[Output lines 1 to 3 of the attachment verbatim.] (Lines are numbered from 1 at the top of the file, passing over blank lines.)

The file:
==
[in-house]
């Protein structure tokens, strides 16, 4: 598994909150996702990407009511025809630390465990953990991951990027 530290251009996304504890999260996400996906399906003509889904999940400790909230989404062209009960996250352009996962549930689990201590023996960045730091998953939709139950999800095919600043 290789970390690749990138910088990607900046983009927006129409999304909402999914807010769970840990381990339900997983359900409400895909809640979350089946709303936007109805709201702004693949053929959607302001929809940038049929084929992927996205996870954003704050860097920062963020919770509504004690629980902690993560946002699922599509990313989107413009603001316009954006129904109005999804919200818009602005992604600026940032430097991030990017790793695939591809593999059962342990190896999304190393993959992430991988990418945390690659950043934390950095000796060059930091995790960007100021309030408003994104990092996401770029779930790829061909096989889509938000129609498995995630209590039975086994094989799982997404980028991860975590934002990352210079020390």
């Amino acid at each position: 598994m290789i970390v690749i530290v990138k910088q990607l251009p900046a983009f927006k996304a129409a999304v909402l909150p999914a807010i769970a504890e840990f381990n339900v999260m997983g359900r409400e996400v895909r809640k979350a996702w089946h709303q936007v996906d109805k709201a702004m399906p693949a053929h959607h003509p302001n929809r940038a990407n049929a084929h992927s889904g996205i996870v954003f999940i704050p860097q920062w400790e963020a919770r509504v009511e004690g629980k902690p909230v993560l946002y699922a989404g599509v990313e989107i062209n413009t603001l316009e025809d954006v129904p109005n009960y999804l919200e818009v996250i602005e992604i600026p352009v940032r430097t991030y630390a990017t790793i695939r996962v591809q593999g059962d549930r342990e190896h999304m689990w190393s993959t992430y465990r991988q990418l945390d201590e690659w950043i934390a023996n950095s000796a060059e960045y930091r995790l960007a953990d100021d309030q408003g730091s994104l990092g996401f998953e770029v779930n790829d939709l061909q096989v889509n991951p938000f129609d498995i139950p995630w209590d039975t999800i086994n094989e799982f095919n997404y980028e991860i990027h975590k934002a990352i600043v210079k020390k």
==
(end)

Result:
[in-house]
């Protein structure tokens, strides 16, 4: 598994909150996702990407009511025809630390465990953990991951990027 530290251009996304504890999260996400996906399906003509889904999940400790909230989404062209009960996250352009996962549930689990201590023996960045730091998953939709139950999800095919600043 290789970390690749990138910088990607900046983009927006129409999304909402999914807010769970840990381990339900997983359900409400895909809640979350089946709303936007109805709201702004693949053929959607302001929809940038049929084929992927996205996870954003704050860097920062963020919770509504004690629980902690993560946002699922599509990313989107413009603001316009954006129904109005999804919200818009602005992604600026940032430097991030990017790793695939591809593999059962342990190896999304190393993959992430991988990418945390690659950043934390950095000796060059930091995790960007100021309030408003994104990092996401770029779930790829061909096989889509938000129609498995995630209590039975086994094989799982997404980028991860975590934002990352210079020390």
């Amino acid at each position: 598994m290789i970390v690749i530290v990138k910088q990607l251009p900046a983009f927006k996304a129409a999304v909402l909150p999914a807010i769970a504890e840990f381990n339900v999260m997983g359900r409400e996400v895909r809640k979350a996702w089946h709303q936007v996906d109805k709201a702004m399906p693949a053929h959607h003509p302001n929809r940038a990407n049929a084929h992927s889904g996205i996870v954003f999940i704050p860097q920062w400790e963020a919770r509504v009511e004690g629980k902690p909230v993560l946002y699922a989404g599509v990313e989107i062209n413009t603001l316009e025809d954006v129904p109005n009960y999804l919200e818009v996250i602005e992604i600026p352009v940032r430097t991030y630390a990017t790793i695939r996962v591809q593999g059962d549930r342990e190896h999304m689990w190393s993959t992430y465990r991988q990418l945390d201590e690659w950043i934390a023996n950095s000796a060059e960045y930091r995790l960007a953990d100021d309030q408003g730091s994104l990092g996401f998953e770029v779930n790829d939709l061909q096989v889509n991951p938000f129609d498995i139950p995630w209590d039975t999800i086994n094989e799982f095919n997404y980028e991860i990027h975590k934002a990352i600043v210079k020390k």